Manakins: Pipridae - Long-tailed Manakin (chiroxiphia Linearis): Species Accounts
Animal Life ResourceBirdsManakins: Pipridae - Physical Characteristics, Behavior And Reproduction, Long-tailed Manakin (chiroxiphia Linearis): Species Accounts - GEOGRAPHIC RANGE, HABITAT, DIET, MANAKINS AND PEOPLE, CONSERVATION STATUS
Physical characteristics: The female and male long-tailed manakin look very different. Females are about 5.5 inches (14 centimeters) in length, while males are 8.5 to 10.5 inches (21 to 27 centimeters) long. The difference in length is due to the male's much longer central tail feathers. Females are olive green with orange legs and feet. Males are black with a blue back and red crest on the head. Young males do not develop full adult coloration until they are four years old.
Geographic range: Long-tailed manakins are found in the western part of southern Mexico, and along the western edge of Guatemala, El Salvador, Honduras, Nicaragua, and Costa Rica.
Habitat: Long-tailed manakins live in thick, dense forests, along forest borders, and along the edge of mangrove swamps.
Diet: Like other manakins, these birds eat berries and insects.
Behavior and reproduction: Long-tailed manakins put on one of the more spectacular displays of lekking. A pair, or occasionally three males, do a coordinated dance in which the birds sit on a horizontal branch. One jumps and hovers above the branch. When he lands, the other bird jumps and hovers. This dance is accompanied by a song, with each bird singing a distinct part. One male is dominant, and almost always gets to mate with the female.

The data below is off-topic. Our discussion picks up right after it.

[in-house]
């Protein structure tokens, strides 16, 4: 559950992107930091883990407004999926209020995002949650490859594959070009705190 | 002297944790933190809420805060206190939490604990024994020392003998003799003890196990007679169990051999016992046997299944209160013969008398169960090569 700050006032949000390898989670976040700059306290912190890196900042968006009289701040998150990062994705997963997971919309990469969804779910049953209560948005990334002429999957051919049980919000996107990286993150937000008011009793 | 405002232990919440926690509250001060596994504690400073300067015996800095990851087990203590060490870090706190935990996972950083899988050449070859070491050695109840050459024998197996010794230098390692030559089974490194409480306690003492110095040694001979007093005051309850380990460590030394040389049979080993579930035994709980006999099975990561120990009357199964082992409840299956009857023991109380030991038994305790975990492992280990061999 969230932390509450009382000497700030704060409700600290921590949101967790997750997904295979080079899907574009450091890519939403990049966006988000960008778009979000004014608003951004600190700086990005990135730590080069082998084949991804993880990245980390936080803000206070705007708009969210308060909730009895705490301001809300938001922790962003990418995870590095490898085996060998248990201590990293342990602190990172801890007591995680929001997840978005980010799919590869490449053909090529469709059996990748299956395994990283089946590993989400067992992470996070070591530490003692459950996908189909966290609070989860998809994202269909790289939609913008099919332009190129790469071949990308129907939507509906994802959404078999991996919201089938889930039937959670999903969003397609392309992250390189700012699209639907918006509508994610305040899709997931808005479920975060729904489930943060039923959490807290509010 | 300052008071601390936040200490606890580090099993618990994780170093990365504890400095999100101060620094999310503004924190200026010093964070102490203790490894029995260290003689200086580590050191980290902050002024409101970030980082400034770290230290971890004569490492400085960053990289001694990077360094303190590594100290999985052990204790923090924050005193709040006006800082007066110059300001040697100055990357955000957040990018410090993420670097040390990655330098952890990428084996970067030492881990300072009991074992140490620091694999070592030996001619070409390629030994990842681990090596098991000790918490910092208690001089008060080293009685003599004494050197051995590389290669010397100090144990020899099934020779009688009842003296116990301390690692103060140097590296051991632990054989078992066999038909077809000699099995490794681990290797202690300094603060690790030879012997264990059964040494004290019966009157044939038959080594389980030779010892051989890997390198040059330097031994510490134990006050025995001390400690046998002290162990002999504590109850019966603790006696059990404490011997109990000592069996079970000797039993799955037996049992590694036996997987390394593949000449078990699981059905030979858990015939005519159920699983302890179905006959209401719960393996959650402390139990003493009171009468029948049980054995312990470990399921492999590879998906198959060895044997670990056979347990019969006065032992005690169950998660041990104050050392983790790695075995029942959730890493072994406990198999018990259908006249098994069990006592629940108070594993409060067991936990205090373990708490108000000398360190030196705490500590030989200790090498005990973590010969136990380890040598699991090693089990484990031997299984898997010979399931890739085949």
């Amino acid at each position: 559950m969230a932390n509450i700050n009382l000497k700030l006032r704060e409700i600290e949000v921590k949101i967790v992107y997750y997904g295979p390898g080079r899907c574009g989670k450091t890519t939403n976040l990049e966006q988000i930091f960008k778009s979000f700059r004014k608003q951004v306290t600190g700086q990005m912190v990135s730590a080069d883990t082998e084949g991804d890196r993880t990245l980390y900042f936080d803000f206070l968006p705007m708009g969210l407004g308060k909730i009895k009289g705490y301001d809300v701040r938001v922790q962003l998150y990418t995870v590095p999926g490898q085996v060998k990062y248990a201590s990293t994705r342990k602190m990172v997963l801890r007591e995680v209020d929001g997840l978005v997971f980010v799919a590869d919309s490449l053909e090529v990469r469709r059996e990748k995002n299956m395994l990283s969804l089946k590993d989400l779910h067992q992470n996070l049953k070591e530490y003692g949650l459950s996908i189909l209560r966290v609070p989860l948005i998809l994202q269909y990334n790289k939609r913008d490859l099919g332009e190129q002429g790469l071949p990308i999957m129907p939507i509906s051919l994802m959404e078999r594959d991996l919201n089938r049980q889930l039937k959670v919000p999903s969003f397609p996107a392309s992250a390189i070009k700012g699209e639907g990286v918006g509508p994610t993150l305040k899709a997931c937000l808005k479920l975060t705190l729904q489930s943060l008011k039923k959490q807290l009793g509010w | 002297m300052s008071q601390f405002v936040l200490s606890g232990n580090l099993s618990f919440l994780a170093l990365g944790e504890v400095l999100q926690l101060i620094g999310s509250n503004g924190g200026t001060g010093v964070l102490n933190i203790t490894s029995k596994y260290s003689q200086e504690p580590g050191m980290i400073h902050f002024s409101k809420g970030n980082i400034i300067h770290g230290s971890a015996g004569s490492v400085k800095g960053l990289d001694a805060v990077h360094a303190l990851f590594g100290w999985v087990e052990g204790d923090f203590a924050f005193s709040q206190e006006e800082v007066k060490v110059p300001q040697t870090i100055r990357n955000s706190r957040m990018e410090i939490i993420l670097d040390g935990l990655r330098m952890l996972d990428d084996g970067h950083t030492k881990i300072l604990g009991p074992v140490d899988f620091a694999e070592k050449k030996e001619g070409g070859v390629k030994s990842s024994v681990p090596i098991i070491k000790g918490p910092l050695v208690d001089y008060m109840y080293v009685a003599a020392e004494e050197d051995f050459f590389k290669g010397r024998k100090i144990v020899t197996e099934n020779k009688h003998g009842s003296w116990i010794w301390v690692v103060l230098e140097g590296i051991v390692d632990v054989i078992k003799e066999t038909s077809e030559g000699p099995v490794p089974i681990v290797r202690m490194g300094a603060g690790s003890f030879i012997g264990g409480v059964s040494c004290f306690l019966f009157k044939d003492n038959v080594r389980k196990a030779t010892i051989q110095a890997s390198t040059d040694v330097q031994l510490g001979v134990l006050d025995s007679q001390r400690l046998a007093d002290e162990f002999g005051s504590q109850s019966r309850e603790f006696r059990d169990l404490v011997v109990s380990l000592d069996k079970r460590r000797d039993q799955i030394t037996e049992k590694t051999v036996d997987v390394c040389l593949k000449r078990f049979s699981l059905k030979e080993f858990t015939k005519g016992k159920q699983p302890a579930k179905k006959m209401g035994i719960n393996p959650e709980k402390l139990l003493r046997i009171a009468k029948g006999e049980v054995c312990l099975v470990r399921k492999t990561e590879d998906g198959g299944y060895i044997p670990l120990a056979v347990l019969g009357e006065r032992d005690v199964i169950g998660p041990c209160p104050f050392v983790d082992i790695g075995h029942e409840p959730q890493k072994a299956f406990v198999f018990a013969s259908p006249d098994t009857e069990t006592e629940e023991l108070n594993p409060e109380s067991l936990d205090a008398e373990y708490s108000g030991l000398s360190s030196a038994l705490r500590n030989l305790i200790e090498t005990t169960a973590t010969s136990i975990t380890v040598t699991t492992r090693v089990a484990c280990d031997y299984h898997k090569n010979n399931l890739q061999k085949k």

Scientists have wondered why the non-dominant male participates in this time and energy consuming courtship ritual when he does not get to mate, despite all the effort he has put out. They have concluded that pairs of male long-tailed manakins stay together in a loose relationship for up to ten years. The non-dominant male practices his singing and dancing and waits for the dominant male to die or leave the lek. He then becomes the dominant male, mating with the females and taking on an apprentice of his own. This pattern is made possible because these birds live for up to fifteen years.
Long-tailed manakins and people: Long-tailed manakins are one of the better-studied species in this family. Scientists have recorded the courtship behavior of this bird in detail. These birds may have an indirect positive impact on the local economy by attracting birdwatchers and ecotourists to the region.
Conservation status: Long-tailed manakins are common in the locations where they live. They are not in danger of extinction. ∎
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